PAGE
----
The only other point Hannity raised, in defense of his own position, was similarly false: He alleged that Benjamin Franklin "stopped the constitutional convention for a moment of prayer and fasting..." Hannity is referring to a motion made by Franklin to preface every day of the convention's work with a prayer. The record of the convention shows that only four or five delegates expressed any interest in this, and the motion died faster than it had been introduced, without even a vote. The "fasting" part is entirely Hannity's invention.

Hannity's "liberal" co-host Alan Colmes certainly made no effort to challenge any of these falsehoods, though he seemed very put off by Hannity's ridiculous rhetorical bullying of the guest. As usual, Hannity's misinformation was broadcast to millions of viewers in the U.S. and around the world. Unfortunately, being a conservative on Fox means rarely having to say you're sorry, and given his past record on such matters and his general lack of class, it's unlikely Hannity will ever make any effort to correct the record, unless confronted with it by another guest at some future date.

[1] Hannity engaged in personal attacks throughout Newdow's appearance, one of them related to Newdow's insistence that Madison repudiated congressional chaplains:  " keep making it up. I don't take you as a source, 'cause you've been inaccurate in a lot of things." Newdow could have just as easily challenged Hannity on the same grounds--Hannity's recently-published book "Let Freedom Ring" is riddled with errors:

[2] The rest of the portion of the detached memoranda dealing with congressional chaplains and many other church/state issues can be found here:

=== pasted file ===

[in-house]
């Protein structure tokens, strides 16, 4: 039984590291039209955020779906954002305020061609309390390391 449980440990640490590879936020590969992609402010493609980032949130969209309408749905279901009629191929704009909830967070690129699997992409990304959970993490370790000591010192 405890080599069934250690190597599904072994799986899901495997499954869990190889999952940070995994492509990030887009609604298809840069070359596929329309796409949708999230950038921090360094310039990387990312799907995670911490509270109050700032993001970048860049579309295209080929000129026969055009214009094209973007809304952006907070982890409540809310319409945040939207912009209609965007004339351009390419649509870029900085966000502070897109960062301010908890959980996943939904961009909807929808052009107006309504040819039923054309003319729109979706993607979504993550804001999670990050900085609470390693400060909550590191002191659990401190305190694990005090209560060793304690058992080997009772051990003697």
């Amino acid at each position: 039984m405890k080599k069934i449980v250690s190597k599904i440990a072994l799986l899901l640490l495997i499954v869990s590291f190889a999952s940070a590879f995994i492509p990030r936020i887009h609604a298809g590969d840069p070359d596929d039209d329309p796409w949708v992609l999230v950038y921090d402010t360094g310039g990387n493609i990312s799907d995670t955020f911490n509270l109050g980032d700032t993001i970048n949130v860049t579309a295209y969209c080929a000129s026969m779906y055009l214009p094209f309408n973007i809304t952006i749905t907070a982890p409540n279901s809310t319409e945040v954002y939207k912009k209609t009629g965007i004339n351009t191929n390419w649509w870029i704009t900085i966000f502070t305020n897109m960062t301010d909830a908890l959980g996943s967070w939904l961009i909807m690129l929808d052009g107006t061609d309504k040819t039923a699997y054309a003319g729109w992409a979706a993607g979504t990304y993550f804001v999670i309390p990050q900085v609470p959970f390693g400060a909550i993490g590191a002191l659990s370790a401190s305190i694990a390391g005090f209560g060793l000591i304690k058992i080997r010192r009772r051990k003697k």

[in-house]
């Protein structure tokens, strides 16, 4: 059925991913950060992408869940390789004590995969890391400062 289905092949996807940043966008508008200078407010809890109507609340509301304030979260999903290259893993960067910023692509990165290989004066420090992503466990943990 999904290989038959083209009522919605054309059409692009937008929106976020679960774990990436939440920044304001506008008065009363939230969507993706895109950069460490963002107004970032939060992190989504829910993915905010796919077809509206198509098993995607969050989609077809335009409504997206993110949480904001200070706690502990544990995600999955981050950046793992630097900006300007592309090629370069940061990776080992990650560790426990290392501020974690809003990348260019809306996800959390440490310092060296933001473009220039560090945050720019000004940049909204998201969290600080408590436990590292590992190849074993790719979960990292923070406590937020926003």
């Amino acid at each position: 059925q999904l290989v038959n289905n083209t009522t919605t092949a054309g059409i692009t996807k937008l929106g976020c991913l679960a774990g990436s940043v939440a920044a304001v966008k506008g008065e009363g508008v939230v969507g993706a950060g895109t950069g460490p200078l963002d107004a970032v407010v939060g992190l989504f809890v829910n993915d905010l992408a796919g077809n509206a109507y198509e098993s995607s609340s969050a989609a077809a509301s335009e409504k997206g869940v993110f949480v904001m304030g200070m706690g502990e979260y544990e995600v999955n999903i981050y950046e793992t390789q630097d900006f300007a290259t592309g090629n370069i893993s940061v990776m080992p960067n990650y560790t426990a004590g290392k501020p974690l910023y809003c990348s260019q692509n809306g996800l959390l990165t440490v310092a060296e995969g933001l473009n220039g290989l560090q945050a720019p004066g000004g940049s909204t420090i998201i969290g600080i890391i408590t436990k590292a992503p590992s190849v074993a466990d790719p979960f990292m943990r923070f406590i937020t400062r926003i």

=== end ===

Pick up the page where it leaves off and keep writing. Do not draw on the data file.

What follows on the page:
Friday, Sept. 6, 2002:

Regarding Wednesday's article on the discussion of congressional chaplains on Hannity & Colmes, a few readers have made some effort to "defend" Sean Hannity by noting that James Madison sat on the House committee that appointed the first chaplains for that body. Madison was, indeed, a member of that committee, but this doesn't help Hannity--the House committee was the second to appoint congressional chaplains, following the Senate, and Madison himself was opposed to the appointment. Years later, in a letter to Edward Livingston, he wrote:

"I observe with particular pleasure the view you have taken of the immunity of religion from civil jurisdiction, in every case where it does not trespass on private rights or the public peace. This has always been a favorite principal with me; and it was not with my approbation that the deviation from it took place in congress, when they appointed chaplains, to be paid from the national treasury."[1]

[1] July 10, 1822. The relevant portion of the letter is available here: